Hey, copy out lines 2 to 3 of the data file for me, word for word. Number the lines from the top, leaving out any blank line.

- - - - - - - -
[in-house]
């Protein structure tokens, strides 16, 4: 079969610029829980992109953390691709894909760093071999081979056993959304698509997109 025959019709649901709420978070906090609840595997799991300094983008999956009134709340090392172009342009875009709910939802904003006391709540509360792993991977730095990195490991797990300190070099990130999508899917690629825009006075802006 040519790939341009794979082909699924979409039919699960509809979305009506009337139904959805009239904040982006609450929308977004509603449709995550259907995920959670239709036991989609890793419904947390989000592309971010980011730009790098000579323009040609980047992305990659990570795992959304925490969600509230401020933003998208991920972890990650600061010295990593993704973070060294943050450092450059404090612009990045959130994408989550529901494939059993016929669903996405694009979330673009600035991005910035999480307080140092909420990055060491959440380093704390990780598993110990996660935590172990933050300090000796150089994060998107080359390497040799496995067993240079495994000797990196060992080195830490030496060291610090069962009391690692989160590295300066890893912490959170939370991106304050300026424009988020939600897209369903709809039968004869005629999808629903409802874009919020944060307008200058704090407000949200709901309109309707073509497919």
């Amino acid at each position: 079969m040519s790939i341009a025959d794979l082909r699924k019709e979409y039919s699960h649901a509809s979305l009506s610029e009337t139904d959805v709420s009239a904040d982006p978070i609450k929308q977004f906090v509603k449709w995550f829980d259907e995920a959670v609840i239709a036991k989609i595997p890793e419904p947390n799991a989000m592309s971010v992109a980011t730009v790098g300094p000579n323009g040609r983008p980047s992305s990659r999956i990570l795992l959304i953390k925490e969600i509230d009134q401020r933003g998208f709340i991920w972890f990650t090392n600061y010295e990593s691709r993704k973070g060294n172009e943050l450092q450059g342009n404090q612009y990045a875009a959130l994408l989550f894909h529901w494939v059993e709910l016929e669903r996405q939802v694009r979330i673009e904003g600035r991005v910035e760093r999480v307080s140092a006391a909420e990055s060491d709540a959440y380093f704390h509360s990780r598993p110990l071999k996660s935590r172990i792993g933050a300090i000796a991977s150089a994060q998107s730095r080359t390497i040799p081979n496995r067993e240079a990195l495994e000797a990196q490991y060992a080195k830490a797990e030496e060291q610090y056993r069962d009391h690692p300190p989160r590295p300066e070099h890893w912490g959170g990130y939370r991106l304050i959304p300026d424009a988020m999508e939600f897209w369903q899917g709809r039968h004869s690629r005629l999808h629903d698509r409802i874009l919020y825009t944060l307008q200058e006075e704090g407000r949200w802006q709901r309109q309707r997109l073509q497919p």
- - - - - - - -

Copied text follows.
């Protein structure tokens, strides 16, 4: 079969610029829980992109953390691709894909760093071999081979056993959304698509997109 025959019709649901709420978070906090609840595997799991300094983008999956009134709340090392172009342009875009709910939802904003006391709540509360792993991977730095990195490991797990300190070099990130999508899917690629825009006075802006 040519790939341009794979082909699924979409039919699960509809979305009506009337139904959805009239904040982006609450929308977004509603449709995550259907995920959670239709036991989609890793419904947390989000592309971010980011730009790098000579323009040609980047992305990659990570795992959304925490969600509230401020933003998208991920972890990650600061010295990593993704973070060294943050450092450059404090612009990045959130994408989550529901494939059993016929669903996405694009979330673009600035991005910035999480307080140092909420990055060491959440380093704390990780598993110990996660935590172990933050300090000796150089994060998107080359390497040799496995067993240079495994000797990196060992080195830490030496060291610090069962009391690692989160590295300066890893912490959170939370991106304050300026424009988020939600897209369903709809039968004869005629999808629903409802874009919020944060307008200058704090407000949200709901309109309707073509497919």
């Amino acid at each position: 079969m040519s790939i341009a025959d794979l082909r699924k019709e979409y039919s699960h649901a509809s979305l009506s610029e009337t139904d959805v709420s009239a904040d982006p978070i609450k929308q977004f906090v509603k449709w995550f829980d259907e995920a959670v609840i239709a036991k989609i595997p890793e419904p947390n799991a989000m592309s971010v992109a980011t730009v790098g300094p000579n323009g040609r983008p980047s992305s990659r999956i990570l795992l959304i953390k925490e969600i509230d009134q401020r933003g998208f709340i991920w972890f990650t090392n600061y010295e990593s691709r993704k973070g060294n172009e943050l450092q450059g342009n404090q612009y990045a875009a959130l994408l989550f894909h529901w494939v059993e709910l016929e669903r996405q939802v694009r979330i673009e904003g600035r991005v910035e760093r999480v307080s140092a006391a909420e990055s060491d709540a959440y380093f704390h509360s990780r598993p110990l071999k996660s935590r172990i792993g933050a300090i000796a991977s150089a994060q998107s730095r080359t390497i040799p081979n496995r067993e240079a990195l495994e000797a990196q490991y060992a080195k830490a797990e030496e060291q610090y056993r069962d009391h690692p300190p989160r590295p300066e070099h890893w912490g959170g990130y939370r991106l304050i959304p300026d424009a988020m999508e939600f897209w369903q899917g709809r039968h004869s690629r005629l999808h629903d698509r409802i874009l919020y825009t944060l307008q200058e006075e704090g407000r949200w802006q709901r309109q309707r997109l073509q497919p």